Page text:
In a November 2017 vote, the UW-Board of Regents greenlit a plan introduced by President Ray Cross to realign seven UW universities with 13 UW colleges, making the colleges branches of the universities.
Regionally, this means UW-Eau Claire is now partnered with UW-Barron County, while UW-Stout was not given a partner college.
UW-Eau Claire student Ryan Ring was supportive of the move and voted for it as a member of the regent board. Approved by Gov. Scott Walker in April 2017, Ring represents students on the board.
Ring said he talked to Cross about the move, citing that he thought the move was the best decision the system could make at the time to address enrollment numbers. But he said he understands the concerns, including those that say UW colleges will lose their identity as institutions designed for ease of access for students in higher education.
“That’s a very valid concern because whenever there’s restructuring there’s always unknowns,” said Ring, who also said the move was conducive to helping the system thrive.
Doug Mell, executive director of communications and external relations at UW-Stout, said the university and UW-Barron County have been connected since the college’s inception in 1966, when it was a branch of UW-Stout.
“We have a long history with that campus,” Mell said. “The chancellor [Bob Meyer] said that the most important, one of the most important factors for us going forward, will be keeping that strong relationship with UW-Barron County as it transitions.”
Of the 100 students that transfer from UW-Colleges to UW-Stout, Mell said 25 of them are from UW-Barron County.
Despite being excluded from gaining a partner college, UW-Stout, like all other UW schools, are included on a system-wide steering committee to help oversee the process, which has a July 1 deadline.
Nick Webber, a student representative within the UW system, is a student at UW-Eau Claire who took classes at UW-Barron County while in high school and now serves his university as vice president of Student Senate. Webber said he and others are focused on ways to best transition and partner with UW-Barron County, which he said was a great experience for him in high school.
Webber recently expressed his concern with fall 2017 comments made by Cross through emails obtained by Wisconsin Public Radio about shared governance. Cross is found to have intentionally kept his plans for restructuring secret from governance groups.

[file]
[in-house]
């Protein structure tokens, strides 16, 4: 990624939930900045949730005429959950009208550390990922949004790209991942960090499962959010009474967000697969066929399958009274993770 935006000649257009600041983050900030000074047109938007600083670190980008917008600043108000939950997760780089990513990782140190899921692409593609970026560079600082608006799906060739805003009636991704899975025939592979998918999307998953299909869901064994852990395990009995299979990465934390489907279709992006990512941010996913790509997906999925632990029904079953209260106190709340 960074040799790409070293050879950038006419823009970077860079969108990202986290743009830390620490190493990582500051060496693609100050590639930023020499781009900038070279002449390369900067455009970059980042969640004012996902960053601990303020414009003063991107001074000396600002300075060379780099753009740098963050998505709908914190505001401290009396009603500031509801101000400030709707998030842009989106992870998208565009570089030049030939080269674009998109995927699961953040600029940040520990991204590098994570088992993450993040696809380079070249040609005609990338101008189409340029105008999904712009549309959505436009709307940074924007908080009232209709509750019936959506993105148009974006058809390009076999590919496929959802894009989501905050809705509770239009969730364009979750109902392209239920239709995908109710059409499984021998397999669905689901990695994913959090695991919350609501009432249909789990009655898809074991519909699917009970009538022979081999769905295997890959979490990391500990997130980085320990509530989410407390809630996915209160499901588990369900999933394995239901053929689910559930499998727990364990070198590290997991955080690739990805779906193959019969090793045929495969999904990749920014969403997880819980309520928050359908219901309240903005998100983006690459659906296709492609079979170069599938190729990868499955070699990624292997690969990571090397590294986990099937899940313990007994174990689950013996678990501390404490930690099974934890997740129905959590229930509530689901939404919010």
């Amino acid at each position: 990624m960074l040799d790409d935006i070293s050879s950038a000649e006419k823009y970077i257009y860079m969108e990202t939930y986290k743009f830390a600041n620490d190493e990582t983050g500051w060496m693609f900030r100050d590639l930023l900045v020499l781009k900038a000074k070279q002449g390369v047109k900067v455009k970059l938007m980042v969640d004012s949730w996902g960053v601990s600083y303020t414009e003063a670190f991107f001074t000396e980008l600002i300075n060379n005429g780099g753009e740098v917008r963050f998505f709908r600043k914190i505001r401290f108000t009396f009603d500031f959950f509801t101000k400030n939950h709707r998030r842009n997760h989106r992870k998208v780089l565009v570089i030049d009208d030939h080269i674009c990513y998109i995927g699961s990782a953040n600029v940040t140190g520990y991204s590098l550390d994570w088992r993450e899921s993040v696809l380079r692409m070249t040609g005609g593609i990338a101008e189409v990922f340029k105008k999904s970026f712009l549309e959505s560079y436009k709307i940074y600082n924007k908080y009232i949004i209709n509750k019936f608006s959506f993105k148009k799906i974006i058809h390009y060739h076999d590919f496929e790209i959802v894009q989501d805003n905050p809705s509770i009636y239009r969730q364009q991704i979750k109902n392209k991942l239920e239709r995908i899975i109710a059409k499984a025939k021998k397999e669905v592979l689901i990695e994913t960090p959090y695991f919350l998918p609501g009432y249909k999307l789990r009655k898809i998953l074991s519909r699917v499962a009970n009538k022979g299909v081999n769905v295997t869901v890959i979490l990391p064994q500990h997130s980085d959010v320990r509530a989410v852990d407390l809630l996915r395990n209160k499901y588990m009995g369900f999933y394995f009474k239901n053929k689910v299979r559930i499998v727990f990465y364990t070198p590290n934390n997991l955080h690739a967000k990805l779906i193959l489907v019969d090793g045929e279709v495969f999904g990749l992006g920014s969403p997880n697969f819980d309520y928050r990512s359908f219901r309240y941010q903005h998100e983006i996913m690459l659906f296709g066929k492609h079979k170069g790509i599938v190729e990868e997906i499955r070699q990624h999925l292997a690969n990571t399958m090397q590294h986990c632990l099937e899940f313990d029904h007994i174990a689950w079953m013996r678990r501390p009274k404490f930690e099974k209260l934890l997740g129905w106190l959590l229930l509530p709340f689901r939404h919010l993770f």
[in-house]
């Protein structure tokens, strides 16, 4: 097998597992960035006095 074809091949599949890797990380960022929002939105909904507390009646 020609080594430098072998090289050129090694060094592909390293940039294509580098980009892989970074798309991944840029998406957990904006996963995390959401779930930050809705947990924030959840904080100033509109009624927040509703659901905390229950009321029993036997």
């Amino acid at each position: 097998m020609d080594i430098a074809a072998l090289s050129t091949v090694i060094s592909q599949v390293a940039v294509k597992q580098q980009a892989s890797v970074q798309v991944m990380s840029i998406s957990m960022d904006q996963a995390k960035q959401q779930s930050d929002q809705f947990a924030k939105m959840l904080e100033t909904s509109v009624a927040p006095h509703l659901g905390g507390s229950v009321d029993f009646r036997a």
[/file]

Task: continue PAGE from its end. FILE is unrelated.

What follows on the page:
In a letter to the editor, Webber wrote, “I am certain that throughout this implementation process President Cross has come to appreciate the contributions shared governance leaders have made thus far. … It is my sincere hope that divisive sentiments toward the employees and student[s] of the University of Wisconsin System will no longer be tolerated.”
In the conversations Webber has had with different groups about the new partnerships, he said he has seen benefit in moving forward together.
For UW-Eau Claire’s Chancellor, James Schmidt, restructuring and the conversations around it isn’t new, having experienced it multiple times in higher education in Minnesota.
While Schmidt understands the concerns that come with restructuring, he said conversations and working together can only benefit the institutions and its students. Schmidt said higher education shouldn’t be one-size-fits-all, and the new partnerships will emphasize options.
Schmidt said UW-Eau Claire’s values line-up with those of UW-Barron County, and the two have already begun collaborating.
“I think we will make each other stronger,” Schmidt said.
In other recent UW news, the board of regents voted Friday to increase nonresident and graduate tuition rates at UW-Eau Claire, UW-Stout and UW-Milwaukee’s business school, starting this fall, according to the Associated Press.
Nonresident undergraduate tuition at UW-Eau Claire will increase $539, while UW-Stout’s will increase $296. UW-Eau Claire’s nonresident undergraduate tuition for the materials science and engineering program will increase $391, and nonresident graduate tuition will increase $430. At UW-Stout, Minnesota residents under reciprocity agreements will pay $157 more in tuition, while nonresident graduate students under the Midwest Student Exchange Program would pay $166 more.
Last week, Cross also urged the system to do more to combat sexual assault, adding he will announce more specific plans in the future, and UW-Madison announced it will offer free tuition for in-state families making less than $56,000 a year.